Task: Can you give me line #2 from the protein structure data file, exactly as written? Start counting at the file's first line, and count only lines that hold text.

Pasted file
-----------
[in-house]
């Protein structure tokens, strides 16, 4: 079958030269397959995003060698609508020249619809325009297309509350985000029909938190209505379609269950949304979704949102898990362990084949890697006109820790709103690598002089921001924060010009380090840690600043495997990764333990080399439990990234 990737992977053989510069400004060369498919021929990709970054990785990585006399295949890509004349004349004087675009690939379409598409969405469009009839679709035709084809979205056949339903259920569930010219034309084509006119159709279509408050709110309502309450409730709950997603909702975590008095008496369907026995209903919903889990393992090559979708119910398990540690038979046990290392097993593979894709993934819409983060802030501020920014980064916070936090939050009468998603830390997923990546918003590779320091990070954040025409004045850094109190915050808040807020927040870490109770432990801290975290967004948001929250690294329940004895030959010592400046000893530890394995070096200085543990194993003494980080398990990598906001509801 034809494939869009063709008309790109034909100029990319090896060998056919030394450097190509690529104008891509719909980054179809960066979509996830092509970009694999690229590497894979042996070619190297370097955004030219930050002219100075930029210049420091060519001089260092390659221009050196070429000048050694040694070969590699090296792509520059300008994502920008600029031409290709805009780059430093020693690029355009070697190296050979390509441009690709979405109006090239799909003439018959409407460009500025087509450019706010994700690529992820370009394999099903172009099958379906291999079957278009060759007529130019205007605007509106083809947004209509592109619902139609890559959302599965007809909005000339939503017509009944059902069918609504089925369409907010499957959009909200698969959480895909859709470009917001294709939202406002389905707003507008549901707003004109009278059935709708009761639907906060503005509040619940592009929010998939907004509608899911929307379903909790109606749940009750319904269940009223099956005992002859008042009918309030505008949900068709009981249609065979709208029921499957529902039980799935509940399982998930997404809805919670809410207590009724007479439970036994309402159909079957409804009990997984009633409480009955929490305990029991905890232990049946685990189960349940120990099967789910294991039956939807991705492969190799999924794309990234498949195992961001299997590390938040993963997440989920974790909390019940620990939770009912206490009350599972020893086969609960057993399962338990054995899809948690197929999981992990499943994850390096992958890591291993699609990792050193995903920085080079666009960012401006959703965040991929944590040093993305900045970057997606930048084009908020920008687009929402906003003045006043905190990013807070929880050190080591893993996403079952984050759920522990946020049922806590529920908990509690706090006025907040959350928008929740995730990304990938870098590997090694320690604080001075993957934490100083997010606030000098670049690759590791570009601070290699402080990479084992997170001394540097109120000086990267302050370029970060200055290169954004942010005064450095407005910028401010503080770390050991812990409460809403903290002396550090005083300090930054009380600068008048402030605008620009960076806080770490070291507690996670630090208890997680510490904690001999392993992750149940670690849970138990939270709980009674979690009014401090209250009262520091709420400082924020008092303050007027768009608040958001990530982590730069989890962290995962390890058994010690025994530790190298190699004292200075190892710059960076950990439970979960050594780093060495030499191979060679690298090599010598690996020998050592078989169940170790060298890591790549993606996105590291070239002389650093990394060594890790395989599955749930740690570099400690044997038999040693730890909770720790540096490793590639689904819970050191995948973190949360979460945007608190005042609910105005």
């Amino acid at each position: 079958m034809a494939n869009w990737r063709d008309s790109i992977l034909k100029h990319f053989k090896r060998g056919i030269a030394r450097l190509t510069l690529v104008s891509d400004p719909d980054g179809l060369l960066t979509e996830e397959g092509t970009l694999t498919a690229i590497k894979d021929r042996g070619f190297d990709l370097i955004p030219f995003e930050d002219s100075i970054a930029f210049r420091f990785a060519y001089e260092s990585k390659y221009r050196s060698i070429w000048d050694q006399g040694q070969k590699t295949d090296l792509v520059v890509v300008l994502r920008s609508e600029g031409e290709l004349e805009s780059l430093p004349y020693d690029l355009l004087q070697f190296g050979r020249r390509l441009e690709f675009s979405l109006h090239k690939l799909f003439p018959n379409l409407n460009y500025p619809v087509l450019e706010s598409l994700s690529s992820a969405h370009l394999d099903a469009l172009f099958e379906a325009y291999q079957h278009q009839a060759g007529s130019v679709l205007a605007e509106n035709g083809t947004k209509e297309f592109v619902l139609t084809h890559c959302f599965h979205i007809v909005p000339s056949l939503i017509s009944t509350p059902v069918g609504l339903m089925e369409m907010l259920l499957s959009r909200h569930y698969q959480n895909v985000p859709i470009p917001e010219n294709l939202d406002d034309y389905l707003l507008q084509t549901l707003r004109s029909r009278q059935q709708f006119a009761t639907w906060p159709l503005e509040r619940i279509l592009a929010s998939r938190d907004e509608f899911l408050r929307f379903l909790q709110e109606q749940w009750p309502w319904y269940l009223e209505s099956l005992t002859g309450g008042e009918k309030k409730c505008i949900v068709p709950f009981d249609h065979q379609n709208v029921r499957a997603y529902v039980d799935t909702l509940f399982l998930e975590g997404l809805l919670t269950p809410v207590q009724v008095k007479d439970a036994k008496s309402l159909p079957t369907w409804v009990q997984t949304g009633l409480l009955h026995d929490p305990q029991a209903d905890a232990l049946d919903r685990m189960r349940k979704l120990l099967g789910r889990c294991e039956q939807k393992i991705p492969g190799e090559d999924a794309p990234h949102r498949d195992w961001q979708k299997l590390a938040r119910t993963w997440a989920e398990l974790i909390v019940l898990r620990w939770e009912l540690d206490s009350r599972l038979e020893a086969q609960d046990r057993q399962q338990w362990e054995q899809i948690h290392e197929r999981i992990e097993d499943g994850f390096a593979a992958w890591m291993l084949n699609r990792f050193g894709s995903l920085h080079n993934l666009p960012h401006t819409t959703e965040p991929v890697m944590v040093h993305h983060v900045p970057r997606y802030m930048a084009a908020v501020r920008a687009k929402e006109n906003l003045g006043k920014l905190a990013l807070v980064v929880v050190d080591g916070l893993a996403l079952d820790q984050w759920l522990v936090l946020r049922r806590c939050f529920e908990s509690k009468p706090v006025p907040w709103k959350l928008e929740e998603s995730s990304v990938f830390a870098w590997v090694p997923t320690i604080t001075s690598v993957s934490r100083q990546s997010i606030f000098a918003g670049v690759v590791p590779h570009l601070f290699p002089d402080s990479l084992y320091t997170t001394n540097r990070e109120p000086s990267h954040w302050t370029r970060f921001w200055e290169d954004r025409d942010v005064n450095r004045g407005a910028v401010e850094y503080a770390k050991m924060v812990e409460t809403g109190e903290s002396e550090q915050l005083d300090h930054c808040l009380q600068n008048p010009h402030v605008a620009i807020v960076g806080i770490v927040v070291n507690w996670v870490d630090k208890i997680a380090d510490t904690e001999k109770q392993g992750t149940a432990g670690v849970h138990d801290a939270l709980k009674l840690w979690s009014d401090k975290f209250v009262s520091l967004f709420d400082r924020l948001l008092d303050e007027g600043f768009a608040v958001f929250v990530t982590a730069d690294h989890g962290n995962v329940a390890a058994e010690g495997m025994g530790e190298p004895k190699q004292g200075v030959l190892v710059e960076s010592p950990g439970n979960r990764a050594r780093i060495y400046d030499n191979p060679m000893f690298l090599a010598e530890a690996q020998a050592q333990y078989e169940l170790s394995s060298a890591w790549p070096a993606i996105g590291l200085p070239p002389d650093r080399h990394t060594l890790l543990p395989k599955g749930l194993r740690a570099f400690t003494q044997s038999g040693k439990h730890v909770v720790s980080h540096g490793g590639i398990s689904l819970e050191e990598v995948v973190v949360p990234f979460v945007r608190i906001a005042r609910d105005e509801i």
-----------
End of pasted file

């Protein structure tokens, strides 16, 4: 079958030269397959995003060698609508020249619809325009297309509350985000029909938190209505379609269950949304979704949102898990362990084949890697006109820790709103690598002089921001924060010009380090840690600043495997990764333990080399439990990234 990737992977053989510069400004060369498919021929990709970054990785990585006399295949890509004349004349004087675009690939379409598409969405469009009839679709035709084809979205056949339903259920569930010219034309084509006119159709279509408050709110309502309450409730709950997603909702975590008095008496369907026995209903919903889990393992090559979708119910398990540690038979046990290392097993593979894709993934819409983060802030501020920014980064916070936090939050009468998603830390997923990546918003590779320091990070954040025409004045850094109190915050808040807020927040870490109770432990801290975290967004948001929250690294329940004895030959010592400046000893530890394995070096200085543990194993003494980080398990990598906001509801 034809494939869009063709008309790109034909100029990319090896060998056919030394450097190509690529104008891509719909980054179809960066979509996830092509970009694999690229590497894979042996070619190297370097955004030219930050002219100075930029210049420091060519001089260092390659221009050196070429000048050694040694070969590699090296792509520059300008994502920008600029031409290709805009780059430093020693690029355009070697190296050979390509441009690709979405109006090239799909003439018959409407460009500025087509450019706010994700690529992820370009394999099903172009099958379906291999079957278009060759007529130019205007605007509106083809947004209509592109619902139609890559959302599965007809909005000339939503017509009944059902069918609504089925369409907010499957959009909200698969959480895909859709470009917001294709939202406002389905707003507008549901707003004109009278059935709708009761639907906060503005509040619940592009929010998939907004509608899911929307379903909790109606749940009750319904269940009223099956005992002859008042009918309030505008949900068709009981249609065979709208029921499957529902039980799935509940399982998930997404809805919670809410207590009724007479439970036994309402159909079957409804009990997984009633409480009955929490305990029991905890232990049946685990189960349940120990099967789910294991039956939807991705492969190799999924794309990234498949195992961001299997590390938040993963997440989920974790909390019940620990939770009912206490009350599972020893086969609960057993399962338990054995899809948690197929999981992990499943994850390096992958890591291993699609990792050193995903920085080079666009960012401006959703965040991929944590040093993305900045970057997606930048084009908020920008687009929402906003003045006043905190990013807070929880050190080591893993996403079952984050759920522990946020049922806590529920908990509690706090006025907040959350928008929740995730990304990938870098590997090694320690604080001075993957934490100083997010606030000098670049690759590791570009601070290699402080990479084992997170001394540097109120000086990267302050370029970060200055290169954004942010005064450095407005910028401010503080770390050991812990409460809403903290002396550090005083300090930054009380600068008048402030605008620009960076806080770490070291507690996670630090208890997680510490904690001999392993992750149940670690849970138990939270709980009674979690009014401090209250009262520091709420400082924020008092303050007027768009608040958001990530982590730069989890962290995962390890058994010690025994530790190298190699004292200075190892710059960076950990439970979960050594780093060495030499191979060679690298090599010598690996020998050592078989169940170790060298890591790549993606996105590291070239002389650093990394060594890790395989599955749930740690570099400690044997038999040693730890909770720790540096490793590639689904819970050191995948973190949360979460945007608190005042609910105005």